WASHINGTON (NewsChannel 8) - The Metropolitan Police Department will launch a body camera pilot program beginning Oct. 1 as part of a six-month districtwide trial, according to the Washington Times.
Citing purchase orders and invoices, the Times reports that MPD has, so far, received at least 250 cameras.
Police officials would not confirm or comment on program details. MPD Director of Communications Gwendolyn Crump said no cameras have been deployed.
"This has been underway for nearly 18 months and we will announce the initiative accordingly," she said.
Meanwhile, the New York Police Department announced Thursday it is launching a pilot program to test 60 cameras worn by officers, becoming the latest and largest police department in the country to accept the technology as a tool of modern law enforcement.
At a news conference, Police Commissioner William Bratton predicted that the cameras would soon become as commonplace as police radios and bulletproof vests.
In the aftermath of the shooting death of 18-year old Michael Brown in Ferguson, Mo., police departments across the country have been reviewing their policies and some have been introducing new technology, like body cameras.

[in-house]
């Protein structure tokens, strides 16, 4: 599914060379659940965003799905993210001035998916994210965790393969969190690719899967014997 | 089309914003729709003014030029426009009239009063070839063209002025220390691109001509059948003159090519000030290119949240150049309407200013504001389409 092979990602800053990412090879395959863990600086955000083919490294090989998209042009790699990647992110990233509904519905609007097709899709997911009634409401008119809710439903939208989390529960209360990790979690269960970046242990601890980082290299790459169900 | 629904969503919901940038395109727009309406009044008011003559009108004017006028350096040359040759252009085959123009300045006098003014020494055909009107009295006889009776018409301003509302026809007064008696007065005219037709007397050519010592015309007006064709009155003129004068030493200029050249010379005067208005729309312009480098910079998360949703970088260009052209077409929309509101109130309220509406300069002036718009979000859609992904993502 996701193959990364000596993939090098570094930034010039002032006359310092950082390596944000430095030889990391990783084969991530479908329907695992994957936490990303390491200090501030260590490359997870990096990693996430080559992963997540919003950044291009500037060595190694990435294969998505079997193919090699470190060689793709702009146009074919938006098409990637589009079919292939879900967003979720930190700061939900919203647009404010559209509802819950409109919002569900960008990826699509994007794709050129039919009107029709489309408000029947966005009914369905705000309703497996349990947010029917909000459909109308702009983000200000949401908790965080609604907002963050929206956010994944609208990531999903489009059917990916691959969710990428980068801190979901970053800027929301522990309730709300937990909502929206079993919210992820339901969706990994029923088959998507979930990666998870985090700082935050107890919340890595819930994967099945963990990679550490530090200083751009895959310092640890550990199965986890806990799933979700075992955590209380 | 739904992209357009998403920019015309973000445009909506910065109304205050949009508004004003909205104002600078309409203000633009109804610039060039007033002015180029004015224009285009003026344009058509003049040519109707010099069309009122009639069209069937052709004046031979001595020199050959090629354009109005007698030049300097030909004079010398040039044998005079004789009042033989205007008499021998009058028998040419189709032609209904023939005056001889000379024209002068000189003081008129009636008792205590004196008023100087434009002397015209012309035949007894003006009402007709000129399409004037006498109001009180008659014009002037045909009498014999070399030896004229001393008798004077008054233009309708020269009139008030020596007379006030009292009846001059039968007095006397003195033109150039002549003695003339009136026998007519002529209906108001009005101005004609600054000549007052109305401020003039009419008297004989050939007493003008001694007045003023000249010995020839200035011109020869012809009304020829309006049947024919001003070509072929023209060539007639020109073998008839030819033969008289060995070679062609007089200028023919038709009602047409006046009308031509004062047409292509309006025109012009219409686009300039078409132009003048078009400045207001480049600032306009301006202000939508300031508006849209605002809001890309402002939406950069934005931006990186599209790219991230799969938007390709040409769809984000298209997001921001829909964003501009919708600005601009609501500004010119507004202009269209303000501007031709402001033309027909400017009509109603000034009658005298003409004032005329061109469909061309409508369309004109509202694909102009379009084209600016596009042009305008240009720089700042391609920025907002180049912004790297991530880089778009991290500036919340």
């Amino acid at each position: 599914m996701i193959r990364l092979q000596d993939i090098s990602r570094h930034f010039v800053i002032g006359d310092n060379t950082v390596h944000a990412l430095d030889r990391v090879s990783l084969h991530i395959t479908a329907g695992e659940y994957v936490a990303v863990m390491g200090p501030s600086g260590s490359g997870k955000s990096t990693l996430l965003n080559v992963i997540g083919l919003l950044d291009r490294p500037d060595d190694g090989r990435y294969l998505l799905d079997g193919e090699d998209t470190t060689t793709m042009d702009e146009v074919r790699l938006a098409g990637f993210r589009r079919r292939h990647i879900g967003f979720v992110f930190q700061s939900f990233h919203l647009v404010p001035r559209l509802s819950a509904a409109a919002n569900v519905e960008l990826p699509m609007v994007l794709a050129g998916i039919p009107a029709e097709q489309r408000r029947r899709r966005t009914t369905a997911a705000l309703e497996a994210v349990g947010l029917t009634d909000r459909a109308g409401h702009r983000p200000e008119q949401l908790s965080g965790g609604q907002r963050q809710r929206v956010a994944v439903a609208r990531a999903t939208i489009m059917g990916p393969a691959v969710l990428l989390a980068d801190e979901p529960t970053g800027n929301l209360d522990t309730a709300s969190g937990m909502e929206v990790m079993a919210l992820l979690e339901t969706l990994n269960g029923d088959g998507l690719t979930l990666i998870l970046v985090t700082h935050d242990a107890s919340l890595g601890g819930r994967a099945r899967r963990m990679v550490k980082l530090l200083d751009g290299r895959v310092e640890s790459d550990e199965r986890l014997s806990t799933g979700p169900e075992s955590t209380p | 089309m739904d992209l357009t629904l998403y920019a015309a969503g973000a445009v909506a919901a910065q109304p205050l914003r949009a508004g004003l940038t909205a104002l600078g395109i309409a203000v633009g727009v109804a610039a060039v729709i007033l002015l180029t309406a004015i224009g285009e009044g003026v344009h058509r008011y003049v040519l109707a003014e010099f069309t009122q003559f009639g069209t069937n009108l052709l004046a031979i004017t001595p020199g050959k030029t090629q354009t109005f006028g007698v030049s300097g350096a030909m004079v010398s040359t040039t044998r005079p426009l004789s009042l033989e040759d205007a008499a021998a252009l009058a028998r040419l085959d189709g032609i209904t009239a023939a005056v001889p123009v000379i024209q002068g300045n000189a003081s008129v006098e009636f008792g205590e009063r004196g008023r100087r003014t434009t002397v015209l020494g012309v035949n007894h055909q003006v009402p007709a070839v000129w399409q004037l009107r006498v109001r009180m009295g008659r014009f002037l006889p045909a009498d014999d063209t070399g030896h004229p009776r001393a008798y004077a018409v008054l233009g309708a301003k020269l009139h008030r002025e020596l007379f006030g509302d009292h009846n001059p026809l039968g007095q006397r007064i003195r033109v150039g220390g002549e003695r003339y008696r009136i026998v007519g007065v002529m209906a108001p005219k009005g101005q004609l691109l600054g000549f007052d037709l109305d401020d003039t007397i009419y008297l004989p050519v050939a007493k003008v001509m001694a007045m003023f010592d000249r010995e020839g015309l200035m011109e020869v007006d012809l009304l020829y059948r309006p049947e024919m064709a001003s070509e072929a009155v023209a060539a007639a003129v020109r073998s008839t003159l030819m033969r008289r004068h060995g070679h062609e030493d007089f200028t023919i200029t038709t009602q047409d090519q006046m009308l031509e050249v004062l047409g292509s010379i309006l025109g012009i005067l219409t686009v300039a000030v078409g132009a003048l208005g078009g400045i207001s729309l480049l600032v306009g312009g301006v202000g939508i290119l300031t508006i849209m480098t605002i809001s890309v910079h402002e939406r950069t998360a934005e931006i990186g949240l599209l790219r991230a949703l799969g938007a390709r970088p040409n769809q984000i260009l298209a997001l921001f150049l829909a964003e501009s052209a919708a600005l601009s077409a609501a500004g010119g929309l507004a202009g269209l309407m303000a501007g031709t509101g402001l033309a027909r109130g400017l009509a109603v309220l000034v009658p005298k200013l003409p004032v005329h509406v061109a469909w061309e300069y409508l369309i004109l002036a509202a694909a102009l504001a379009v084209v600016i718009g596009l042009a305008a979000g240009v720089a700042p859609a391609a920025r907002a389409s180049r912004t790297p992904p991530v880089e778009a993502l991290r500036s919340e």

Several months ago - long before Ferguson made headlines - MPD started budgeting and planning its pilot program.
After Brown's death, there is still much debate over race, police brutality and cops using military equipment. If there's any agreement, it seems many Americans believe body cameras could potentially prevent violence by officers or against officers. Many also believe such cameras would resolve questions in some controversial cases like Brown's killing.
In fact, the Ferguson Police Department is now using the technology - with cameras donated, one for every officer on that force.
The Metropolitan Police Department says $1 million of District funds were withdrawn in May to purchase body cameras for MPD's pilot program.
On NewsTalk, Chief Cathy Lanier called it a win-win.
"All of that is now captured on video," she said. "And believe me, no matter who you are, police or civilian, everybody acts a little bit differently when they know they're on camera."
Groups like the ACLU welcome the transparency and accountability body cameras can bring, but they say the technology won't solve everything.
They want clear department policies. For example, when can cameras be turned on, or turned off, when do citizens have a right to privacy and who has access to that footage?
"Technology will not get us to the full end result of better policing and better interactions with the public but it may serve as a tool on that road," said Monica Hopkins-Maxwell, executive director of the ACLU of the Nation's Capital.
The Metropolitan Police Department says it is still developing a comprehensive policy for body cameras.
The official launch date of the pilot program has not been released, but it is reportedly just weeks away.